The easy and obvious way to understand the various Republican power grabs underway in states across the country is to look at them as attempts to secure as much unaccountable political power as possible and to curtail the expression of identities and beliefs Republicans find objectionable. That’s how we get the “Don’t Say Gay” laws and attacks on gender-affirming care and aggressive efforts to gerrymander entire state legislatures.
But there is another angle you can take on the Republican use of state power to limit political representation for their opponents or limit the bodily autonomy of women or impose traditional and hierarchical gender relations on those who would prefer to live free of them. You could say the point is the cultivation of political despair.
Now, it is too much to say that this is premeditated, although you do not have to look hard to find Republican officeholders expressing the belief that political participation should be made more onerous.
At the same time, it is hard not to miss the degree to which attempts to nullify popular referendums or redistrict opponents into irrelevance can also work to inculcate a sense of hopelessness in those who might otherwise seek political change. Yes, it is true that many people will push back when faced with a sustained challenge to their right to participate in political life or exercise other fundamental rights. But many people will resign themselves to the new status quo, persuading themselves that nothing has fundamentally changed or concluding that it is not worth the time or effort involved to pick up the fight.
It does not help that many of our political institutions seem almost to be designed to exacerbate a feeling of hopelessness. The American political system, as I’ve written many times before, is riddled with veto points and counter-majoritarian rules that can stymie even the largest legislative majorities. One of the key institutions of American government, the Supreme Court, is not only empowered to strike down Congressional legislation but can, if the circumstances are right, limit or even eliminate the constitutional protection of cherished rights. And that’s when it’s not deciding the outcome of presidential elections.
But this isn’t just a problem of the Republican Party, our political institutions or the broader sense in which the entire system just isn’t responsive to the way ordinary people see things. It is also a problem of the lack of countervailing forces to political despair in present day American society.
Democracy, remember, is not just a set of rules and institutions. It is, as the philosopher John Dewey argued throughout his life, a set of habits and dispositions that must be cultivated and practiced if they are to survive and endure. “The struggle for democracy,” Dewey observed in his 1939 book “Freedom and Culture,” “has to be maintained on as many fronts as culture has aspects: political, economic, international, educational, scientific and artistic, religious.”
We do not practice democracy alone, of course. We do it together, in community, as equals. “Democracy as a way of life,” wrote Dewey in a later essay, “is controlled by personal faith in personal day-by-day working together with others.”
Unfortunately, as the law professor Aziz Rana observes in a recent essay on political freedom in Boston Review, there are scarcely any spaces in the contemporary United States where ordinary Americans practice the habits of democracy and inhabit a more reciprocal, participatory and solidaristic vision of freedom. Decades after Ronald Reagan led a sweeping attack on the idea of the commons in American life, Rana writes, “there are vanishingly few sites in American life — at work or in politics — where these experiences actually exist.”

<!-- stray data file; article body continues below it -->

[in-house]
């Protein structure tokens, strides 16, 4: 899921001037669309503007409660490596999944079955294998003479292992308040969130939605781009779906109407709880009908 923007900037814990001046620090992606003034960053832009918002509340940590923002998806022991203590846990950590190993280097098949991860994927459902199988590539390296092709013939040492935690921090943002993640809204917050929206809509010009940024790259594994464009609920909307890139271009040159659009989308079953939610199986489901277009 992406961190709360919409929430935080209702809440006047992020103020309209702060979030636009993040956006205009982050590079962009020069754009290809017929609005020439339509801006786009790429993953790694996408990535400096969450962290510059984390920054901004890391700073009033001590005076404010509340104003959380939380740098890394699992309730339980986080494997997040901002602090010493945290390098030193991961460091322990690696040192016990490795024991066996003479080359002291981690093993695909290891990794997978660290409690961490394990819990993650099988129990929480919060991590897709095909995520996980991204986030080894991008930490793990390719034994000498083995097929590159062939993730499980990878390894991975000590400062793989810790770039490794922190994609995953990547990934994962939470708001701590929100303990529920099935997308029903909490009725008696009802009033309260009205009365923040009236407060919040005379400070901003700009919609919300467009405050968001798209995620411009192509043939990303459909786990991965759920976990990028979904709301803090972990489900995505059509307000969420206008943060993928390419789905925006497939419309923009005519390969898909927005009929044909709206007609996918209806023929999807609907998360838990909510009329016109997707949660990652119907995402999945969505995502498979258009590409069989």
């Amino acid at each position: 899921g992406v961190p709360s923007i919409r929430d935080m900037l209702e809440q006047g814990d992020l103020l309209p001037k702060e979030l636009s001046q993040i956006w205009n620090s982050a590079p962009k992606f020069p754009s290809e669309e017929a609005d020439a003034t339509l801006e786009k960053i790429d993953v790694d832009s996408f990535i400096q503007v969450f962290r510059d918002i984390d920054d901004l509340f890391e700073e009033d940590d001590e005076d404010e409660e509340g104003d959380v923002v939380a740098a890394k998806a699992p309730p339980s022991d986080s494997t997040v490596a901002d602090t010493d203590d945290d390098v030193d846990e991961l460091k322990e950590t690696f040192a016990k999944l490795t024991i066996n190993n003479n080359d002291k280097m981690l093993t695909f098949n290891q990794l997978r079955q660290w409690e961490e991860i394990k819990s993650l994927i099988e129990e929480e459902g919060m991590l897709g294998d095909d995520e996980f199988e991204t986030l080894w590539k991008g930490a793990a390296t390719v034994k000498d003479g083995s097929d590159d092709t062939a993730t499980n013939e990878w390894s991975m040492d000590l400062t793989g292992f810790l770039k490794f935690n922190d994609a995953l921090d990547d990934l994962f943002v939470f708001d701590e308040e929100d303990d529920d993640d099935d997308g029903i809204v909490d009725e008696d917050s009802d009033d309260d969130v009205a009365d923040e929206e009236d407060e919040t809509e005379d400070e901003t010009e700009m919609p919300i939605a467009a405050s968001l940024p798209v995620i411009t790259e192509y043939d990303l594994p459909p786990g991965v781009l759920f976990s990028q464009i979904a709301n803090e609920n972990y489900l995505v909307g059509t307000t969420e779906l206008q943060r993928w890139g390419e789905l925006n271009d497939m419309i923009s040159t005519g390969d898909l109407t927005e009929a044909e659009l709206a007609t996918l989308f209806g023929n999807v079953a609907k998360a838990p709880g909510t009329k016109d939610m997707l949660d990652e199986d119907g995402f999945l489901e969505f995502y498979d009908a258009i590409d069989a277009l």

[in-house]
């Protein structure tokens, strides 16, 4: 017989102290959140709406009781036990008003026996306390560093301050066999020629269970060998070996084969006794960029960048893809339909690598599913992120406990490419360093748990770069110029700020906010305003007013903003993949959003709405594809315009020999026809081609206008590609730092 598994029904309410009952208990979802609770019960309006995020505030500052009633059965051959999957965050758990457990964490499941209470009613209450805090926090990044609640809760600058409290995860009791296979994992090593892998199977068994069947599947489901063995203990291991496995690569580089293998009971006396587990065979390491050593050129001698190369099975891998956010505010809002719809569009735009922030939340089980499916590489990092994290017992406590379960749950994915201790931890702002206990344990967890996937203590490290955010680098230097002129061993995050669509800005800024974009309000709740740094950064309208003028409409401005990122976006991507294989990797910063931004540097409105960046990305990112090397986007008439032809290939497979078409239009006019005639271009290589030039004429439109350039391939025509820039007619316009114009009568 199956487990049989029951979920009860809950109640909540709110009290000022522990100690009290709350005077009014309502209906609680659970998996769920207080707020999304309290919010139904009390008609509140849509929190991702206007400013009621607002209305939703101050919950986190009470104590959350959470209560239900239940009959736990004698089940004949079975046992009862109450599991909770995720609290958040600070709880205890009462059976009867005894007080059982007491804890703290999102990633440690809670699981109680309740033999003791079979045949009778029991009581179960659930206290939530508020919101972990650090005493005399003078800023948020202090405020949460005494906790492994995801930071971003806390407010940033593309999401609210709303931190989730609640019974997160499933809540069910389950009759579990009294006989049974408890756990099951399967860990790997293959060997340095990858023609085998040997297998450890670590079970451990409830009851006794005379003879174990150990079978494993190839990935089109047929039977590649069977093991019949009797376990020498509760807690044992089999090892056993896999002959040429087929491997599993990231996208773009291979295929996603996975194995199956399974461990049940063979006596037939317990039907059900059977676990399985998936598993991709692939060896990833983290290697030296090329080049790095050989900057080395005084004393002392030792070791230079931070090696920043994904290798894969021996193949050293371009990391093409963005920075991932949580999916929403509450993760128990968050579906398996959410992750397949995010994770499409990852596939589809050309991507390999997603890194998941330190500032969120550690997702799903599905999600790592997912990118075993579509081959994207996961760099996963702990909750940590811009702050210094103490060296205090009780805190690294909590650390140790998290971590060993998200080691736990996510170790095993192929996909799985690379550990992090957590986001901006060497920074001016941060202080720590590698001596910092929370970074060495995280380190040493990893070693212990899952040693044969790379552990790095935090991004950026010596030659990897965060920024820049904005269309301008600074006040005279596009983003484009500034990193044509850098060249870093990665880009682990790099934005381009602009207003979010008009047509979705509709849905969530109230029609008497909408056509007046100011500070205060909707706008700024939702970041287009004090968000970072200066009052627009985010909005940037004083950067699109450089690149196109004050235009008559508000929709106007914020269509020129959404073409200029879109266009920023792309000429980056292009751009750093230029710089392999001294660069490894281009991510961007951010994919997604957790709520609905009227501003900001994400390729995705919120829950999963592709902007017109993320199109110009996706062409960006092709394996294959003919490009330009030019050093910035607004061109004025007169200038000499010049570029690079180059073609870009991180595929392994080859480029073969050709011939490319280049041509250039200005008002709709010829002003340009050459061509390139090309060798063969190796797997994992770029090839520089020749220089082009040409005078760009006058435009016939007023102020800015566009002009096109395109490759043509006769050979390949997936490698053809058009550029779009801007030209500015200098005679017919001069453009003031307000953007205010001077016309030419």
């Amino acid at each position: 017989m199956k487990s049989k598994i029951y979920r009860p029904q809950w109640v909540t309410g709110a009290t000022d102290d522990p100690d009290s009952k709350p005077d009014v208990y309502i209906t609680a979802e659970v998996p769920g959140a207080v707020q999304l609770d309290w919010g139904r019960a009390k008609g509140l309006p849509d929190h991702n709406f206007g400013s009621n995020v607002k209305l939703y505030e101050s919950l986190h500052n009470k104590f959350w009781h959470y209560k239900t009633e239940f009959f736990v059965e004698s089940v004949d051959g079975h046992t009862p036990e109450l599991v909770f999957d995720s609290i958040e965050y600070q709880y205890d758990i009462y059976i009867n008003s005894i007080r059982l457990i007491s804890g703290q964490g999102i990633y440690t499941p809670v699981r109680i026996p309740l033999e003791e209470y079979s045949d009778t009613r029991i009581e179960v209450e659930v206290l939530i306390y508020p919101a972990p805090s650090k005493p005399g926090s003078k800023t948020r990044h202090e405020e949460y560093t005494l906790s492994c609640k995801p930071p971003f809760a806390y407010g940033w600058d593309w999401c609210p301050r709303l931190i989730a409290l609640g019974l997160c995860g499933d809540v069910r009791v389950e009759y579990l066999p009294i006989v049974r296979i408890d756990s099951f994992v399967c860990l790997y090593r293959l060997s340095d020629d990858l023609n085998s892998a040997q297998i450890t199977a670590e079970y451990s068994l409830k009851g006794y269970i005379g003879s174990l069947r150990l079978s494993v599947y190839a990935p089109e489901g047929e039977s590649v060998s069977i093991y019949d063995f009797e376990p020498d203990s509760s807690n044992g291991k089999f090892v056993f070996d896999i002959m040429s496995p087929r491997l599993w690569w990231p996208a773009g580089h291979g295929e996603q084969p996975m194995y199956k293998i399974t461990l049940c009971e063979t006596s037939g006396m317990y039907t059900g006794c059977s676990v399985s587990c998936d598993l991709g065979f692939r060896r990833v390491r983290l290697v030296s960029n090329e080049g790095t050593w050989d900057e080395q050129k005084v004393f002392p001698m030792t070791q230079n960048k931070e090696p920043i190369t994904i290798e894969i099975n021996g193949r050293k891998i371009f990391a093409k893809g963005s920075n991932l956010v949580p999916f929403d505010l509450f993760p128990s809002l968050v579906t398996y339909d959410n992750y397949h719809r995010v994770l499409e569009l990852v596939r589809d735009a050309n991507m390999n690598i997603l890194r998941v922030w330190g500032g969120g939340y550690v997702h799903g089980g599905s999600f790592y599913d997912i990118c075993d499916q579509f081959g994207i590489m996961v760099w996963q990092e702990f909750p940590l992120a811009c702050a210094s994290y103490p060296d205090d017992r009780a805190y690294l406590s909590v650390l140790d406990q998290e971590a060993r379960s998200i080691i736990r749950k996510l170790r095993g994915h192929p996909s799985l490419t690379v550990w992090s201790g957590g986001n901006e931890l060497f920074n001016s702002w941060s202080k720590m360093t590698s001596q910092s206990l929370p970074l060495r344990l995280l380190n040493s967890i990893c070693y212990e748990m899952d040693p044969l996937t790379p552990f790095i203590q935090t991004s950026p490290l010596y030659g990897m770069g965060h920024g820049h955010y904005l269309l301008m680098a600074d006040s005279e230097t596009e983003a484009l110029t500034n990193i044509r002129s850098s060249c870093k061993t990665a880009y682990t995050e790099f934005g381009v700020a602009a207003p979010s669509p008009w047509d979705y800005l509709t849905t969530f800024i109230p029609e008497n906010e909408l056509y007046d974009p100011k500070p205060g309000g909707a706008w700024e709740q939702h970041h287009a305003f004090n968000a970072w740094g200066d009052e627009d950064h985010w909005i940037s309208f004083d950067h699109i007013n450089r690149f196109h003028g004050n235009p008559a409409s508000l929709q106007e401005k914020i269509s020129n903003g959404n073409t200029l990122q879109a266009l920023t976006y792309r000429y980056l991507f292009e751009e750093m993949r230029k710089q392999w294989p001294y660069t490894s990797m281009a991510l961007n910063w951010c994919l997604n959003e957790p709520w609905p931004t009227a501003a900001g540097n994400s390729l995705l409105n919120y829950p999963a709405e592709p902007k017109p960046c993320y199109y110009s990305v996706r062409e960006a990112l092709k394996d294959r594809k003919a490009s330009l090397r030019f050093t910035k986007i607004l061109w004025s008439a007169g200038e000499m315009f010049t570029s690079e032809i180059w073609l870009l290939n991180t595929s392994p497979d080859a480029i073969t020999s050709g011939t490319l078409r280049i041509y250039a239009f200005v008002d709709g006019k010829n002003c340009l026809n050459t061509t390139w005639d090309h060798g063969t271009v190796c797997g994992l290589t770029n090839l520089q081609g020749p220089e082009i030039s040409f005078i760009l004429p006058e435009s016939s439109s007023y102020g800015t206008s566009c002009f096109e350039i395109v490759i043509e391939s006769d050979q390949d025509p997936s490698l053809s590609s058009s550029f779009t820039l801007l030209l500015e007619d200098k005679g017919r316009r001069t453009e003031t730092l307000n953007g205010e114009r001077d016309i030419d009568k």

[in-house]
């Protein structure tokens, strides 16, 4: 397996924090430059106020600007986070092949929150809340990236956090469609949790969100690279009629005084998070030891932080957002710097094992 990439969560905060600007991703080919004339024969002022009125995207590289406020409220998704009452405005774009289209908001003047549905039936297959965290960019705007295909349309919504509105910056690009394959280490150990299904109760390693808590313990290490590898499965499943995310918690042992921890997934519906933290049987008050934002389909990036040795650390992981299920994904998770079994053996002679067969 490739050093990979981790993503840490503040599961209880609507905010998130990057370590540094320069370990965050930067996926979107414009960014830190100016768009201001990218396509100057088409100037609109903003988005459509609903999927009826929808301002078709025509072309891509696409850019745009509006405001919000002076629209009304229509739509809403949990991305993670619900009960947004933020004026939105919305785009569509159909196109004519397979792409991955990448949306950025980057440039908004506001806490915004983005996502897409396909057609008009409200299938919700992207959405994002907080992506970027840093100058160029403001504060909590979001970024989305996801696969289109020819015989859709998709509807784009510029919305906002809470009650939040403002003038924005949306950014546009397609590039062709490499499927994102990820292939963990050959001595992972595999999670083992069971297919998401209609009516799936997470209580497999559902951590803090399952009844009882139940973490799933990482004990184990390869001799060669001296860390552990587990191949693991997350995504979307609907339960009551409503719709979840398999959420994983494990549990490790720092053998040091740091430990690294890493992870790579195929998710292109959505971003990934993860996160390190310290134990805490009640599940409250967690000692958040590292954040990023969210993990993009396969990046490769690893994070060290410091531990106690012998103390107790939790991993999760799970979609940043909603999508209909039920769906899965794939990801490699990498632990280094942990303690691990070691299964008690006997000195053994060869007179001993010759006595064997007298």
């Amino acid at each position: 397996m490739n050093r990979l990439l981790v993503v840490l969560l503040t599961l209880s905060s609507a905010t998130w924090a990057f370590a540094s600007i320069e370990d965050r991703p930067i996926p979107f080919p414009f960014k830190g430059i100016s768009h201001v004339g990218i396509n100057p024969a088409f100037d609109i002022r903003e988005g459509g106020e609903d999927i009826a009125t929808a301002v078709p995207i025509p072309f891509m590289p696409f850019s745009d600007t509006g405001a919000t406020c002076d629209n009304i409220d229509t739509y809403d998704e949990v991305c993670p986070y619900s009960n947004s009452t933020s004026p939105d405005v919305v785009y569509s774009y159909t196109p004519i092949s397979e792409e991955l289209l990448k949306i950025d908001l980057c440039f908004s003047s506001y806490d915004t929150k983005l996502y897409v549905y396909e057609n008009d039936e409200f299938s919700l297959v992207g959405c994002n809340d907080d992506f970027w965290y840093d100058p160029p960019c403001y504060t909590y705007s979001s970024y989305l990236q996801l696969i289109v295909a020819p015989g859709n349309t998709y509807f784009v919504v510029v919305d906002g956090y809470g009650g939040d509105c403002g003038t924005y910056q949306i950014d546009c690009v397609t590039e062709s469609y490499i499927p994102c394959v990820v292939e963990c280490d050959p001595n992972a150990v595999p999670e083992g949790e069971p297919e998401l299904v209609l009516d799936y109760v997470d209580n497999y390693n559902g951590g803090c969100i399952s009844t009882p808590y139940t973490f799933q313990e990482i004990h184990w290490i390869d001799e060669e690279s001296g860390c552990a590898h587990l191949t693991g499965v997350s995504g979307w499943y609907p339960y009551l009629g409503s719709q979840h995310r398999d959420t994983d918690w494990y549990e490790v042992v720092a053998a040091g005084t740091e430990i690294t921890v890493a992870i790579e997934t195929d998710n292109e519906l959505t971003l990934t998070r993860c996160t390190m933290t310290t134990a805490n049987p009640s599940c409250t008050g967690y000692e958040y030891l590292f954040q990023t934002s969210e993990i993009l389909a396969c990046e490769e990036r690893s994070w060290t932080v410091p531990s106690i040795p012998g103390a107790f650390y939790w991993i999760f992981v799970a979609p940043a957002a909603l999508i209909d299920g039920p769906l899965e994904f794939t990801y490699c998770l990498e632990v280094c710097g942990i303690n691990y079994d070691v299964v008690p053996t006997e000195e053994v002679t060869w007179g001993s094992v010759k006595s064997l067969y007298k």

“We are simply not raised in cultural worlds in which collective agency is a meaningful reality,” Rana goes on to say.
Recent expressions of labor militancy have been heartening, but they have also come at the same time that conservative politicians, entrenched financial interests and neoliberal ideologues have targeted what’s left of our commons — and, in particular, our public schools and universities — to be stripped for parts.
Democrats have already framed the upcoming presidential election as a battle for the future of American democracy and for good reason. Donald Trump, who threatened not to accept the results in 2016 and actively tried to overturn them in 2020, will almost certainly be on the ballot. And he has no intention of honoring the democratic traditions of the United States. Instead, he has promised his supporters to be their “retribution” in the White House. He says he’ll be a “dictator,” on “day one” at least, and his allies are busy devising plans to radically empower the executive branch and punish the former president’s political enemies.
The American republic is genuinely at stake. But as Democrats and their allies gear up for that battle, they should understand that beating Trump is the beginning of the beginning. We need to fight political despair everywhere we find it, which means this country needs an overhaul of its economic system, its political institutions and its public life.
We need to recognize, as Dewey did, that it is wrong to think that “democratic conditions automatically maintain themselves” or that “they can be identified with fulfillment of prescriptions laid down in a constitution.” Beliefs of this sort, he continues,
Defeating Trump is only the first step toward saving — and revitalizing — American democracy. It’ll be hard. The next steps may well be even harder.
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